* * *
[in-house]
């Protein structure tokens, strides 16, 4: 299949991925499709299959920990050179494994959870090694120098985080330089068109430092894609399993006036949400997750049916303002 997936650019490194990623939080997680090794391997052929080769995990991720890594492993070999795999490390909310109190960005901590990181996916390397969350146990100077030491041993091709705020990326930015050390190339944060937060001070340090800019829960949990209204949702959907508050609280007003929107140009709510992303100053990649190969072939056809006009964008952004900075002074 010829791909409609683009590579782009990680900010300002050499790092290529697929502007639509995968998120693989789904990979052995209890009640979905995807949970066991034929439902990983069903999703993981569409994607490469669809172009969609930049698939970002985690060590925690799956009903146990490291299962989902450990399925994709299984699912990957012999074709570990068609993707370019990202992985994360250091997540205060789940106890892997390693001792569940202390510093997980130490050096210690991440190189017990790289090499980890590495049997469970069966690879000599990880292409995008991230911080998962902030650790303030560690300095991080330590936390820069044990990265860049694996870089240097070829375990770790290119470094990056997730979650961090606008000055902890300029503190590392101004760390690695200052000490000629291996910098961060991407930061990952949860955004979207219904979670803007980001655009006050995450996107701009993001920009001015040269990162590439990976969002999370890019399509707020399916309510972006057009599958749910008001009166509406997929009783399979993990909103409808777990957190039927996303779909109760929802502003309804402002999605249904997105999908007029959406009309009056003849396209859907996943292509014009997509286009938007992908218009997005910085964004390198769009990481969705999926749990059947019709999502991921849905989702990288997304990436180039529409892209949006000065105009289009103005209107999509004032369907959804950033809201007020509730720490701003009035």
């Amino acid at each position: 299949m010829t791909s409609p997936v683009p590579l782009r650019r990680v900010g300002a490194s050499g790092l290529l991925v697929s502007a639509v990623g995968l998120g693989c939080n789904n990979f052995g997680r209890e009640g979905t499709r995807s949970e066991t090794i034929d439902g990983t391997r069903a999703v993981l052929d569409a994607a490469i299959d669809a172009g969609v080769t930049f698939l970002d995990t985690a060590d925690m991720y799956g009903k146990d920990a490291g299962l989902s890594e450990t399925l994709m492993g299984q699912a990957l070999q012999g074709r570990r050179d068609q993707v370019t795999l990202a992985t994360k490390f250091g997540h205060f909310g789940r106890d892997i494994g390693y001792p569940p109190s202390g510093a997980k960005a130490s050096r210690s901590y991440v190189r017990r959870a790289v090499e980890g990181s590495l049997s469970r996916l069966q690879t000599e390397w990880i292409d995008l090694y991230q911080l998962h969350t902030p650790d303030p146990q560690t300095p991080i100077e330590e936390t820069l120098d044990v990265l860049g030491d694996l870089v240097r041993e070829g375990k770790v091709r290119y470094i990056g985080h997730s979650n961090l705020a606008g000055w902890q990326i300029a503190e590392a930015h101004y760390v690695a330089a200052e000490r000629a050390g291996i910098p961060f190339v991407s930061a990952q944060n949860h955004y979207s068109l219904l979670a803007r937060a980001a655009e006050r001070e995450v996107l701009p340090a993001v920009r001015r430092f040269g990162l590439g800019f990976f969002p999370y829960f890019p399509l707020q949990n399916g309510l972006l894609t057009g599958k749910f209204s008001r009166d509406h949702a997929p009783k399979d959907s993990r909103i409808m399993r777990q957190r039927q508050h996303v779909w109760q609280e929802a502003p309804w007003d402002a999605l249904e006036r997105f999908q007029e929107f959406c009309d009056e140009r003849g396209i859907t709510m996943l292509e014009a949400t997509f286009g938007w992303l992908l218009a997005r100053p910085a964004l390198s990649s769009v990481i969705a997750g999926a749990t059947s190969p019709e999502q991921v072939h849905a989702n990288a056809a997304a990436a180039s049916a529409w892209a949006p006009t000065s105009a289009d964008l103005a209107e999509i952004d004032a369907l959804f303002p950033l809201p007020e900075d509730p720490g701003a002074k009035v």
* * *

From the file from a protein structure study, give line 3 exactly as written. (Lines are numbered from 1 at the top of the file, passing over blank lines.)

């Amino acid at each position: 299949m010829t791909s409609p997936v683009p590579l782009r650019r990680v900010g300002a490194s050499g790092l290529l991925v697929s502007a639509v990623g995968l998120g693989c939080n789904n990979f052995g997680r209890e009640g979905t499709r995807s949970e066991t090794i034929d439902g990983t391997r069903a999703v993981l052929d569409a994607a490469i299959d669809a172009g969609v080769t930049f698939l970002d995990t985690a060590d925690m991720y799956g009903k146990d920990a490291g299962l989902s890594e450990t399925l994709m492993g299984q699912a990957l070999q012999g074709r570990r050179d068609q993707v370019t795999l990202a992985t994360k490390f250091g997540h205060f909310g789940r106890d892997i494994g390693y001792p569940p109190s202390g510093a997980k960005a130490s050096r210690s901590y991440v190189r017990r959870a790289v090499e980890g990181s590495l049997s469970r996916l069966q690879t000599e390397w990880i292409d995008l090694y991230q911080l998962h969350t902030p650790d303030p146990q560690t300095p991080i100077e330590e936390t820069l120098d044990v990265l860049g030491d694996l870089v240097r041993e070829g375990k770790v091709r290119y470094i990056g985080h997730s979650n961090l705020a606008g000055w902890q990326i300029a503190e590392a930015h101004y760390v690695a330089a200052e000490r000629a050390g291996i910098p961060f190339v991407s930061a990952q944060n949860h955004y979207s068109l219904l979670a803007r937060a980001a655009e006050r001070e995450v996107l701009p340090a993001v920009r001015r430092f040269g990162l590439g800019f990976f969002p999370y829960f890019p399509l707020q949990n399916g309510l972006l894609t057009g599958k749910f209204s008001r009166d509406h949702a997929p009783k399979d959907s993990r909103i409808m399993r777990q957190r039927q508050h996303v779909w109760q609280e929802a502003p309804w007003d402002a999605l249904e006036r997105f999908q007029e929107f959406c009309d009056e140009r003849g396209i859907t709510m996943l292509e014009a949400t997509f286009g938007w992303l992908l218009a997005r100053p910085a964004l390198s990649s769009v990481i969705a997750g999926a749990t059947s190969p019709e999502q991921v072939h849905a989702n990288a056809a997304a990436a180039s049916a529409w892209a949006p006009t000065s105009a289009d964008l103005a209107e999509i952004d004032a369907l959804f303002p950033l809201p007020e900075d509730p720490g701003a002074k009035v």